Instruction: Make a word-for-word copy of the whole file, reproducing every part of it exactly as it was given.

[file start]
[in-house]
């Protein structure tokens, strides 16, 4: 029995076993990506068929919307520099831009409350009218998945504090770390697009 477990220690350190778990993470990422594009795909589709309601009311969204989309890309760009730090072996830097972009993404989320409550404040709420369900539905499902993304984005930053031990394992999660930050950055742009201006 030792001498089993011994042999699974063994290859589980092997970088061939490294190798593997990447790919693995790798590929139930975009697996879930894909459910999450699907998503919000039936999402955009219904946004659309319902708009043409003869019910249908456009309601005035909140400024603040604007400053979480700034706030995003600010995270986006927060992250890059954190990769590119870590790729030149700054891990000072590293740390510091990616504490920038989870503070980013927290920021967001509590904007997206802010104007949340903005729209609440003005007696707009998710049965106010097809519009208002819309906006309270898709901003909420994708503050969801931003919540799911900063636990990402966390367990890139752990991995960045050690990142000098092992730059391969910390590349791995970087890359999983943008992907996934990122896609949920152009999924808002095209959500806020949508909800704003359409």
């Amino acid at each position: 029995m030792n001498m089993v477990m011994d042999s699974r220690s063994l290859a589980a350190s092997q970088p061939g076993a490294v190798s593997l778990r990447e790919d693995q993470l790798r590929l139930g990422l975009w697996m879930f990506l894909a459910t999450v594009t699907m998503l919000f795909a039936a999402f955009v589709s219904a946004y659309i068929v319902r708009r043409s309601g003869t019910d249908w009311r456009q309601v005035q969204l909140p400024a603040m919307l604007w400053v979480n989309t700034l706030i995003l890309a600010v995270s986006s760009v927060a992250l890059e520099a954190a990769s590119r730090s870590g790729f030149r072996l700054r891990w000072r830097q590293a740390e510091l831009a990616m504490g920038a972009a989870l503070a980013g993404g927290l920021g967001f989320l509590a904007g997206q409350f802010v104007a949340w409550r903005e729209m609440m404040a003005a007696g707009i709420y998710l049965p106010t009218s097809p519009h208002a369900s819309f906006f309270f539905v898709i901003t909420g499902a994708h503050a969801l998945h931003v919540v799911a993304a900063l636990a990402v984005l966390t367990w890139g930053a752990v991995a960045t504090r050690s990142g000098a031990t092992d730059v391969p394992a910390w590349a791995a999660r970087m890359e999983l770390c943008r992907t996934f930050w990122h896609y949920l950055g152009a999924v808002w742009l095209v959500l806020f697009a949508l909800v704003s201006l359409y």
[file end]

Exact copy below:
[in-house]
């Protein structure tokens, strides 16, 4: 029995076993990506068929919307520099831009409350009218998945504090770390697009 477990220690350190778990993470990422594009795909589709309601009311969204989309890309760009730090072996830097972009993404989320409550404040709420369900539905499902993304984005930053031990394992999660930050950055742009201006 030792001498089993011994042999699974063994290859589980092997970088061939490294190798593997990447790919693995790798590929139930975009697996879930894909459910999450699907998503919000039936999402955009219904946004659309319902708009043409003869019910249908456009309601005035909140400024603040604007400053979480700034706030995003600010995270986006927060992250890059954190990769590119870590790729030149700054891990000072590293740390510091990616504490920038989870503070980013927290920021967001509590904007997206802010104007949340903005729209609440003005007696707009998710049965106010097809519009208002819309906006309270898709901003909420994708503050969801931003919540799911900063636990990402966390367990890139752990991995960045050690990142000098092992730059391969910390590349791995970087890359999983943008992907996934990122896609949920152009999924808002095209959500806020949508909800704003359409």
């Amino acid at each position: 029995m030792n001498m089993v477990m011994d042999s699974r220690s063994l290859a589980a350190s092997q970088p061939g076993a490294v190798s593997l778990r990447e790919d693995q993470l790798r590929l139930g990422l975009w697996m879930f990506l894909a459910t999450v594009t699907m998503l919000f795909a039936a999402f955009v589709s219904a946004y659309i068929v319902r708009r043409s309601g003869t019910d249908w009311r456009q309601v005035q969204l909140p400024a603040m919307l604007w400053v979480n989309t700034l706030i995003l890309a600010v995270s986006s760009v927060a992250l890059e520099a954190a990769s590119r730090s870590g790729f030149r072996l700054r891990w000072r830097q590293a740390e510091l831009a990616m504490g920038a972009a989870l503070a980013g993404g927290l920021g967001f989320l509590a904007g997206q409350f802010v104007a949340w409550r903005e729209m609440m404040a003005a007696g707009i709420y998710l049965p106010t009218s097809p519009h208002a369900s819309f906006f309270f539905v898709i901003t909420g499902a994708h503050a969801l998945h931003v919540v799911a993304a900063l636990a990402v984005l966390t367990w890139g930053a752990v991995a960045t504090r050690s990142g000098a031990t092992d730059v391969p394992a910390w590349a791995a999660r970087m890359e999983l770390c943008r992907t996934f930050w990122h896609y949920l950055g152009a999924v808002w742009l095209v959500l806020f697009a949508l909800v704003s201006l359409y």